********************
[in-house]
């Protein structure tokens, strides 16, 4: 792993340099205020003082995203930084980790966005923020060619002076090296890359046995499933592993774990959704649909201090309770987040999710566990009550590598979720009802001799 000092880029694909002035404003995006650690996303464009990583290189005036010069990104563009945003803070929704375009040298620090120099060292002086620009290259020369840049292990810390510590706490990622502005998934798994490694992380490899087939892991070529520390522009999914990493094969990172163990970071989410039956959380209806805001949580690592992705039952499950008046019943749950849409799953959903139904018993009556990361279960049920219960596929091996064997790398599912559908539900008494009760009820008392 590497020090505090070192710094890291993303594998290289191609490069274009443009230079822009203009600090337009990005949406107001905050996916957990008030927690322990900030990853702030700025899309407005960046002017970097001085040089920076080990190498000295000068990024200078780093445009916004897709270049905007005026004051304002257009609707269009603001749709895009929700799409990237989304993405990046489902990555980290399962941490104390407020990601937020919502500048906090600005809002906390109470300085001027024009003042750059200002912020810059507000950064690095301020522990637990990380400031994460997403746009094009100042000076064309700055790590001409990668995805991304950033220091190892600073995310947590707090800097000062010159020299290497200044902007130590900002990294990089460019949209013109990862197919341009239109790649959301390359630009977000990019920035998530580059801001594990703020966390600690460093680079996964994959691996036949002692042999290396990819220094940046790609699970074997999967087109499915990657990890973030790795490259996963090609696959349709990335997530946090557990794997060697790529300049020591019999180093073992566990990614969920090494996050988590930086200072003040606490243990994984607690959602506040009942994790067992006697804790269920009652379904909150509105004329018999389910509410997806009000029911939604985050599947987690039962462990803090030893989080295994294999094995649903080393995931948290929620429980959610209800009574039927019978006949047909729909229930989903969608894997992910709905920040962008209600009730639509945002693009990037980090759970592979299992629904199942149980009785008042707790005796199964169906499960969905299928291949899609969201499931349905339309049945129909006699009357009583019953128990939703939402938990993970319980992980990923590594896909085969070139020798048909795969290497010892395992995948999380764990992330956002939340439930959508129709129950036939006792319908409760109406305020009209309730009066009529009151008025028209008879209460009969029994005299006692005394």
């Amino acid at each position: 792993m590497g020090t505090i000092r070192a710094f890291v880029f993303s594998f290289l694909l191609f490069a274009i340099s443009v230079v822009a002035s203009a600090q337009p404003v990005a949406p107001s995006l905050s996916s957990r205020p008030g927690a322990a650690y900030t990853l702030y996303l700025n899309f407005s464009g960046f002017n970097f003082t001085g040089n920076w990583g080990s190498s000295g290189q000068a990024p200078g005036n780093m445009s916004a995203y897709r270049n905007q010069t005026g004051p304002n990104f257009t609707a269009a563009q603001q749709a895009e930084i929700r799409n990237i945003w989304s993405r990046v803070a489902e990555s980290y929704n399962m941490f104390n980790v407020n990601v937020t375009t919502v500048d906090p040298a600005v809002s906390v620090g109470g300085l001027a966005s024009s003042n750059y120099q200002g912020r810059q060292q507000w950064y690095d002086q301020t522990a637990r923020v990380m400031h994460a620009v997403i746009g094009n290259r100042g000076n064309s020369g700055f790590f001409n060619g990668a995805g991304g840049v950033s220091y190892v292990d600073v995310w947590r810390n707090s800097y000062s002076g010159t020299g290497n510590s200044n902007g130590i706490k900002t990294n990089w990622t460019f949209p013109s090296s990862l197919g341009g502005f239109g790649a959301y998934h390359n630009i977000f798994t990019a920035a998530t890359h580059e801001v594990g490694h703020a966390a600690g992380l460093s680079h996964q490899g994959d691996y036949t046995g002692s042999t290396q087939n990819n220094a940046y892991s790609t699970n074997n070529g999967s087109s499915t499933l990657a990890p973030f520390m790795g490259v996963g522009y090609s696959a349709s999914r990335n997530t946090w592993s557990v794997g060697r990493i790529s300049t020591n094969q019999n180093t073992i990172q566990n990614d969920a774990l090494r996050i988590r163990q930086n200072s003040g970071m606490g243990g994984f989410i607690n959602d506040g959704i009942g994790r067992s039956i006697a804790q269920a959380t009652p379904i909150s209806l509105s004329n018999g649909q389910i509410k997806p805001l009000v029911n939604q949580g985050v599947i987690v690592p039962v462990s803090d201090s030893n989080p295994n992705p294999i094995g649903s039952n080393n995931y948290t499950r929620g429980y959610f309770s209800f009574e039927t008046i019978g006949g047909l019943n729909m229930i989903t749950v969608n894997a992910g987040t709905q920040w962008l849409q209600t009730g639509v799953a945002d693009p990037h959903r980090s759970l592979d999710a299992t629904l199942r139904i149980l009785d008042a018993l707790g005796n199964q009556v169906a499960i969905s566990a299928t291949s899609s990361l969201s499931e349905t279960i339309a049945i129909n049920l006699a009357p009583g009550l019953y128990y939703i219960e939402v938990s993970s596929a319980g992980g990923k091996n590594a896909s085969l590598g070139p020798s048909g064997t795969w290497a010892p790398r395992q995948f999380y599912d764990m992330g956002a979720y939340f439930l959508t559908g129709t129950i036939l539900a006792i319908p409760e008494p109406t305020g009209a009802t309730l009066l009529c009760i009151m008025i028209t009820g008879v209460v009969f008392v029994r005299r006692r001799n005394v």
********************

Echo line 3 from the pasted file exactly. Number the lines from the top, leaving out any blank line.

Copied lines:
């Amino acid at each position: 792993m590497g020090t505090i000092r070192a710094f890291v880029f993303s594998f290289l694909l191609f490069a274009i340099s443009v230079v822009a002035s203009a600090q337009p404003v990005a949406p107001s995006l905050s996916s957990r205020p008030g927690a322990a650690y900030t990853l702030y996303l700025n899309f407005s464009g960046f002017n970097f003082t001085g040089n920076w990583g080990s190498s000295g290189q000068a990024p200078g005036n780093m445009s916004a995203y897709r270049n905007q010069t005026g004051p304002n990104f257009t609707a269009a563009q603001q749709a895009e930084i929700r799409n990237i945003w989304s993405r990046v803070a489902e990555s980290y929704n399962m941490f104390n980790v407020n990601v937020t375009t919502v500048d906090p040298a600005v809002s906390v620090g109470g300085l001027a966005s024009s003042n750059y120099q200002g912020r810059q060292q507000w950064y690095d002086q301020t522990a637990r923020v990380m400031h994460a620009v997403i746009g094009n290259r100042g000076n064309s020369g700055f790590f001409n060619g990668a995805g991304g840049v950033s220091y190892v292990d600073v995310w947590r810390n707090s800097y000062s002076g010159t020299g290497n510590s200044n902007g130590i706490k900002t990294n990089w990622t460019f949209p013109s090296s990862l197919g341009g502005f239109g790649a959301y998934h390359n630009i977000f798994t990019a920035a998530t890359h580059e801001v594990g490694h703020a966390a600690g992380l460093s680079h996964q490899g994959d691996y036949t046995g002692s042999t290396q087939n990819n220094a940046y892991s790609t699970n074997n070529g999967s087109s499915t499933l990657a990890p973030f520390m790795g490259v996963g522009y090609s696959a349709s999914r990335n997530t946090w592993s557990v794997g060697r990493i790529s300049t020591n094969q019999n180093t073992i990172q566990n990614d969920a774990l090494r996050i988590r163990q930086n200072s003040g970071m606490g243990g994984f989410i607690n959602d506040g959704i009942g994790r067992s039956i006697a804790q269920a959380t009652p379904i909150s209806l509105s004329n018999g649909q389910i509410k997806p805001l009000v029911n939604q949580g985050v599947i987690v690592p039962v462990s803090d201090s030893n989080p295994n992705p294999i094995g649903s039952n080393n995931y948290t499950r929620g429980y959610f309770s209800f009574e039927t008046i019978g006949g047909l019943n729909m229930i989903t749950v969608n894997a992910g987040t709905q920040w962008l849409q209600t009730g639509v799953a945002d693009p990037h959903r980090s759970l592979d999710a299992t629904l199942r139904i149980l009785d008042a018993l707790g005796n199964q009556v169906a499960i969905s566990a299928t291949s899609s990361l969201s499931e349905t279960i339309a049945i129909n049920l006699a009357p009583g009550l019953y128990y939703i219960e939402v938990s993970s596929a319980g992980g990923k091996n590594a896909s085969l590598g070139p020798s048909g064997t795969w290497a010892p790398r395992q995948f999380y599912d764990m992330g956002a979720y939340f439930l959508t559908g129709t129950i036939l539900a006792i319908p409760e008494p109406t305020g009209a009802t309730l009066l009529c009760i009151m008025i028209t009820g008879v209460v009969f008392v029994r005299r006692r001799n005394v």